Mr Maxwell accused the Government of interference in seeking another trial, which prompted a denial from the Attorney General, who has ultimate responsibility for the SFO.
His counsel said this would mean another trial starting in February 1997, and lasting even longer than the eight-month trial which ended last week at a cost of pounds 24m to the taxpayer.
Alun Jones QC bitterly attacked the decision as "nothing less than an outrage". It would mean Mr Maxwell had been under the strain of having to defend himself for five- and-a-half years.
The decision sparked disbelief from observers who had assumed the SFO would abandon any further action at yesterday's hearing. The SFO was heavily criticised over its handling of the first trial, in which Kevin and Ian Maxwell and a former Maxwell aide, Larry Trachtenberg, were all acquitted of conspiracy to defraud Maxwell pension funds.
Following yesterday's decision, Kevin, Mr Trachtenberg and the former treasurer Albert Fuller face charges of conspiracy to defraud. The charges relate to shares in Berlitz held by the Maxwell business empire, which it is alleged were pledged to a number of different banks as collateral for loans. As a result the banks lost more than pounds 100m, it is alleged.
The former Mirror Group finance director, Michael Stoney, is also to face trial, on two charges of false accounting. All charges against Kevin's elder brother, Ian, were dropped.
The SFO claimed yesterday in a heated hearing that a second trial could start this October and that it would be shorter than the first.
Kevin, visibly shaken by the SFO's unexpected decision, told reporters after the Old Bailey hearing of his "immense disappointment".
"I believe that I am the victim of a political decision taken by politicians in the run-up to a general election. I don't believe the interests of justice will be served by a second trial. I take a lot of courage from the jury's verdict," he said.
"I came out of court protesting my innocence and will fight these new challenges with the same vigour, determination and absolute confidence that I will be proven innocent, if these charges ever come to court."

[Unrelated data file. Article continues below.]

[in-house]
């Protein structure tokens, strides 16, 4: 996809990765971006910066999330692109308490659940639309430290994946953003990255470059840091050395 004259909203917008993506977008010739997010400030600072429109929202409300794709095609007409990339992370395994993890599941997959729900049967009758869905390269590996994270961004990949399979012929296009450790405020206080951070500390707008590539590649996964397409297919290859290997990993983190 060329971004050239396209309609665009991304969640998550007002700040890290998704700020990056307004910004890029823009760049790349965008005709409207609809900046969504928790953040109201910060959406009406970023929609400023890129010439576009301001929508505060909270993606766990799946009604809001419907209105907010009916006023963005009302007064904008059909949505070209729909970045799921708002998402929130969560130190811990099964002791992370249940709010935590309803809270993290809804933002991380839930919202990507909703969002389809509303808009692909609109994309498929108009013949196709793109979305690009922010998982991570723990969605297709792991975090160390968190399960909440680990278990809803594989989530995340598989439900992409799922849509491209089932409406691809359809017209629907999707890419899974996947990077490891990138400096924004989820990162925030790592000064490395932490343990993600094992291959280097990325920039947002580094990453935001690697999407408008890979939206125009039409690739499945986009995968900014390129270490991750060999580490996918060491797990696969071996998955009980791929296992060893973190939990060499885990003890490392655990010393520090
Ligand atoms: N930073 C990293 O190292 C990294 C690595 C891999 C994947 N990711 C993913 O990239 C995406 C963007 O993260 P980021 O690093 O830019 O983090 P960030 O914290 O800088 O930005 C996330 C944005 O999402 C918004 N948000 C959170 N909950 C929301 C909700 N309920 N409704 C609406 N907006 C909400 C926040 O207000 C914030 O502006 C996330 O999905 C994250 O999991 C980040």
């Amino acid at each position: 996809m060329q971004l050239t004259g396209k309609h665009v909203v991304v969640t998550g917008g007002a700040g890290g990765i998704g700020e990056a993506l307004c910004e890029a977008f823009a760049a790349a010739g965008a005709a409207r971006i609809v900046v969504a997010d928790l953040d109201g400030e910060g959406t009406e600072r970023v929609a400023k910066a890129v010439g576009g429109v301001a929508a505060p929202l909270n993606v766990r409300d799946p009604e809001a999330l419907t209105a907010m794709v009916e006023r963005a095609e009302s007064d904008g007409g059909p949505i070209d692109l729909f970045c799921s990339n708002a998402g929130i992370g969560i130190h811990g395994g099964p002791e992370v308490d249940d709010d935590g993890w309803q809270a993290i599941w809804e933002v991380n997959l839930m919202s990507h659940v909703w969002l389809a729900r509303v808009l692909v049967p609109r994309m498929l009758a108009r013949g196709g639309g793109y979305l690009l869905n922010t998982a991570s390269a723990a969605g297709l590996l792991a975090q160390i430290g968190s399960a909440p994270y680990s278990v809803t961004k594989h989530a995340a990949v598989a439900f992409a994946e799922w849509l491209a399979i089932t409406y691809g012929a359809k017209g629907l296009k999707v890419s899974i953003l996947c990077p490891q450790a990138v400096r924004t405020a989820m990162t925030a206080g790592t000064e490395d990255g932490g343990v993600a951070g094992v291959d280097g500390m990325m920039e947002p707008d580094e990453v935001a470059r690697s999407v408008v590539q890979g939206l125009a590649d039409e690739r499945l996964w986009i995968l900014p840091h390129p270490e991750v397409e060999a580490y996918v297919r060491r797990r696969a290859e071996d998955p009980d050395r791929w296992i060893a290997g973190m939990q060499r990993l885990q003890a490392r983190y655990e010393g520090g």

The Attorney General then issued a statement: "The law officers completely refute the suggestion by Kevin Maxwell that the decision of the Serious Fraud Office to proceed with certain outstanding charges on the indictment was the result of political influence.
"The decision was taken by the director of the SFO after taking advice from leading and junior counsel in the case.
"As the SFO made clear in its announcement this morning, the law officers were also consulted. This is normal in cases of great public importance, in view of their statutory responsibility for the work of the SFO. They supported the director's decision."
Kevin's defence counsel successfully applied for a further hearing to decide whether a second trial would be an "abuse of process", or should be allowed to go ahead.
Yesterday's controversial decision by the SFO was taken just half-an-hour before the hearing, according to the SFO's counsel, Richard Lissack.
Mr Jones told the court that the continued prosecution was oppressive and that the defence would be seeking to have it dropped on the grounds of abuse of process.
The SFO also decided not to go ahead against the former Maxwell accountant, Robert Bunn, who was dropped from the original trial after developing heart problems, because of his continuing ill-health, Mr Lissack said.
The Department of Trade and Industry inspectors' report on the flotation of the Mirror Group, in April 1991, may also be delayed by another trial.
Lord Justice Phillips said he had written to the DTI, who replied that they were ready to start sending out parts of the Mirror Group report for comment to people named in it. This would have to wait until after the abuse hearing, he said.
Drama in court, page 4